First Post - Preparing to color your fabric
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Interest in painting on fabric has been growing for years. I started teaching this subject around 2000. I thought I'd share the method I devised for having control of fabric inks to give you more success when painting defined images. There is nothing worse than uncontrolled bleeding or ending up with a muddy, dark image. The following instructions only work with water based inks, not alcohol based. I prefer to use Tsukineko. I recommend starting out with their Fabrico pens.
There are just a few steps for success:
- Fabric- Use a long staple cotton fabric that is either Prepared for Dyeing or has been washed to remove all sizing and other chemicals. I use Synthrapol when I wash mine. Don't use a dryer sheet as it will coat your fabric, making it necessary to wash it again! Long staple means fewer fuzzy threads on the fabric. I used batik in this project. Inks are transparent so use light to medium value fabrics.
- Transfer the image- Lightly trace the line drawing to your fabric with a fine point mechanical pencil. Do NOT use a heavy hand as you will later see it, the graphite may smear, and there is no way to remove it.
- Prepare the fabric for the ink- Color heavily over the whole image, making certain that you DO cover the fabric extending at least 1/2" beyond the line. If you color up to the line, when your ink reaches the edge of your line drawing the fabric will naturally wick the ink into it and the whole purpose of using the crayon as a base is lost. Crayon is applied to slow down the absorption of ink into your fabric.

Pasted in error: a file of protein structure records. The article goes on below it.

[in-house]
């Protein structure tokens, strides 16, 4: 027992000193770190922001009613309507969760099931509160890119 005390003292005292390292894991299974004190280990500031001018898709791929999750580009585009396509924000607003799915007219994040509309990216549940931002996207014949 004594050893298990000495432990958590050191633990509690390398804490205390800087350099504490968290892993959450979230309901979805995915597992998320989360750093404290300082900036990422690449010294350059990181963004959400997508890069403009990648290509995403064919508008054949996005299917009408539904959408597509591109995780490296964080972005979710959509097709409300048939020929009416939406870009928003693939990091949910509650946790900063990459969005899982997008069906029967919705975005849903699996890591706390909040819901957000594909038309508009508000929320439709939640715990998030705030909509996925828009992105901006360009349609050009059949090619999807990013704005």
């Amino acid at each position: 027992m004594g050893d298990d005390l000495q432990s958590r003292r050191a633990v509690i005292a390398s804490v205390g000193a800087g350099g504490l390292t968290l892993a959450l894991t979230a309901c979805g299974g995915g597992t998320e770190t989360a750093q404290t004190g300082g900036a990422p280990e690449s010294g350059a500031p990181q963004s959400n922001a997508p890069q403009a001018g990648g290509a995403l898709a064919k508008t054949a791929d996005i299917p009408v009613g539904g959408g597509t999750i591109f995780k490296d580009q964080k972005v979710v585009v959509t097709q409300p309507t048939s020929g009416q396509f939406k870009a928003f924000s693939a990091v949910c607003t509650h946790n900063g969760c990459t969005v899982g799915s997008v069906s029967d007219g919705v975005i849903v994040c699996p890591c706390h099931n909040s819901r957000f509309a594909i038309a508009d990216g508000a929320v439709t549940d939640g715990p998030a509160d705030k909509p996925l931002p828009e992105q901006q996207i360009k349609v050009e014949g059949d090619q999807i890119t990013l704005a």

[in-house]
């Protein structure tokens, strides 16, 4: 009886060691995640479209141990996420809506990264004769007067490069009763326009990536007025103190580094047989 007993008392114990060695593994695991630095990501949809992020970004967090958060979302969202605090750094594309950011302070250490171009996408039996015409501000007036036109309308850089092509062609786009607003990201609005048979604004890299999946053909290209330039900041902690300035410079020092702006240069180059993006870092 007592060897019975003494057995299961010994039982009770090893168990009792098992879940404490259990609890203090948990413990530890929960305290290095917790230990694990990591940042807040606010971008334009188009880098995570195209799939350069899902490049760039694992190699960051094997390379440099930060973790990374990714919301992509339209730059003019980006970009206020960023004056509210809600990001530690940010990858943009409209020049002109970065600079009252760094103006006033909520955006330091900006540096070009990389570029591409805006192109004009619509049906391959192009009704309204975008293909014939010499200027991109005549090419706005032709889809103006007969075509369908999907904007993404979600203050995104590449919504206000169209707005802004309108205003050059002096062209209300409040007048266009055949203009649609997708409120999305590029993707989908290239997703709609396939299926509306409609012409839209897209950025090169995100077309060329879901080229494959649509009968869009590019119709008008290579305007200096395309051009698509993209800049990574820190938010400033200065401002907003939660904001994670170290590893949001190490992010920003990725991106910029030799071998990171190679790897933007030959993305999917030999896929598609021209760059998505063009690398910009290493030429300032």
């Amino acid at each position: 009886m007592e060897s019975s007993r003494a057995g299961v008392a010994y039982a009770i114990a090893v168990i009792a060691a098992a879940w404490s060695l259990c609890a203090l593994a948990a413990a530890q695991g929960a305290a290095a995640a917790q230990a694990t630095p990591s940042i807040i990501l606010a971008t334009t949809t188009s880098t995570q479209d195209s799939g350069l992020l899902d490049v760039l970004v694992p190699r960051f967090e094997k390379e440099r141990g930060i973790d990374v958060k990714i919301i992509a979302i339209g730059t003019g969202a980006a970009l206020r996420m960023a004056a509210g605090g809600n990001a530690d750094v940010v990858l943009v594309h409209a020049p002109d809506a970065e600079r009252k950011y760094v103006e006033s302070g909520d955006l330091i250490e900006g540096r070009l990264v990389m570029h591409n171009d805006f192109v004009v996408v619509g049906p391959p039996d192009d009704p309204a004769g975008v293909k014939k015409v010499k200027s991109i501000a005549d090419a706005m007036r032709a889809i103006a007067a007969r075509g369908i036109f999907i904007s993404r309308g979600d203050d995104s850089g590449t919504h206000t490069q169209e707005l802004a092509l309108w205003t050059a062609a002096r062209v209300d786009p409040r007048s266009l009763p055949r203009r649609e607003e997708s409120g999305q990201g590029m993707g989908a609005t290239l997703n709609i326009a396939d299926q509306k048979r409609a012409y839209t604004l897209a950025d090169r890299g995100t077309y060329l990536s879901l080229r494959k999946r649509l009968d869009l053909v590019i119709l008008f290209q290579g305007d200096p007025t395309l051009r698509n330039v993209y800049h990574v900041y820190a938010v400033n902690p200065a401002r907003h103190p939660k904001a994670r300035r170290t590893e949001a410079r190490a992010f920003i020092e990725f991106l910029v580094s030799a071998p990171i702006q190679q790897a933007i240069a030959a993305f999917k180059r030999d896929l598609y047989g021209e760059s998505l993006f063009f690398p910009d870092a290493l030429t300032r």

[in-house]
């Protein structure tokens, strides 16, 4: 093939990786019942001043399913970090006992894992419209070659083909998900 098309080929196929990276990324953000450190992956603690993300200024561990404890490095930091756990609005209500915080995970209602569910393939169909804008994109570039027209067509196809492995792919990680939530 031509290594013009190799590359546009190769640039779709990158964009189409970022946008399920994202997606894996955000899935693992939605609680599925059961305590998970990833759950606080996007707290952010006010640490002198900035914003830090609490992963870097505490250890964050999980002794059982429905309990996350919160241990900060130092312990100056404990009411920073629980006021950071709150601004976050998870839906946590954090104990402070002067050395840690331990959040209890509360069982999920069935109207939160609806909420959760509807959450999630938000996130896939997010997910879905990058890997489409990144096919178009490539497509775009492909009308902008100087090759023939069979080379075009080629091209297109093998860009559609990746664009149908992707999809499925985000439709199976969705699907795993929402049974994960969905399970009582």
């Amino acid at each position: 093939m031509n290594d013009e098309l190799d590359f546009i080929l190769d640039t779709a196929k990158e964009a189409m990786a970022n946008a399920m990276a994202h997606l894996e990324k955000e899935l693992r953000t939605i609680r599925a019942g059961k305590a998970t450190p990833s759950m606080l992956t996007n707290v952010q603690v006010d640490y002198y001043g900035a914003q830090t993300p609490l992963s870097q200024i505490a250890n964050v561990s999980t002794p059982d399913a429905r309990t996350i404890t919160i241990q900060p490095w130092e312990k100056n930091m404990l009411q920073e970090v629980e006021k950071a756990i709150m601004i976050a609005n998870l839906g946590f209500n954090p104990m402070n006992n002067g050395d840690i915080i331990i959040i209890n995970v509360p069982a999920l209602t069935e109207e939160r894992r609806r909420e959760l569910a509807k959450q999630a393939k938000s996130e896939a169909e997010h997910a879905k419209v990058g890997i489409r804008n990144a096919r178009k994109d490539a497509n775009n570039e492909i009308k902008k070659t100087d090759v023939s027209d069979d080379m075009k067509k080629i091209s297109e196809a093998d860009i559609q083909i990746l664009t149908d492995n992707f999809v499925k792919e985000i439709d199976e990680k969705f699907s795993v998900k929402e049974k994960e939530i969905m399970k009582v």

- Press with an iron until the white is clear. If you are using a steel sole plate you don't need to cover the crayon covered fabric. The wax will melt into the fabric, filling the tiny holes in the weave, making a smooth surface. You can now apply your ink, a little at a time, blending as you go, and create beautiful artwork on fabric. I like to blend with a water dampened flat shader brush or with Tsukineko Fantastix-Bullet Tip applicators and a little water. You can also use other mediums.
And a couple more tips...
- If you have an iron that is Teflon, it will leave residue from the iron on your fabric. Place a sheet of parchment paper on the ironing board, place your fabric crayon side down on top of it and press from the wrong side to melt the wax.
- For special effects try rubbing alcohol. Drop it on your ink before it dries and watch what happens! Careful, rubbing alcohol pierces the wax barrier so it will travel quickly. Start with just one drop.
I look forward to adding short videos showing how to do things in future blogs!!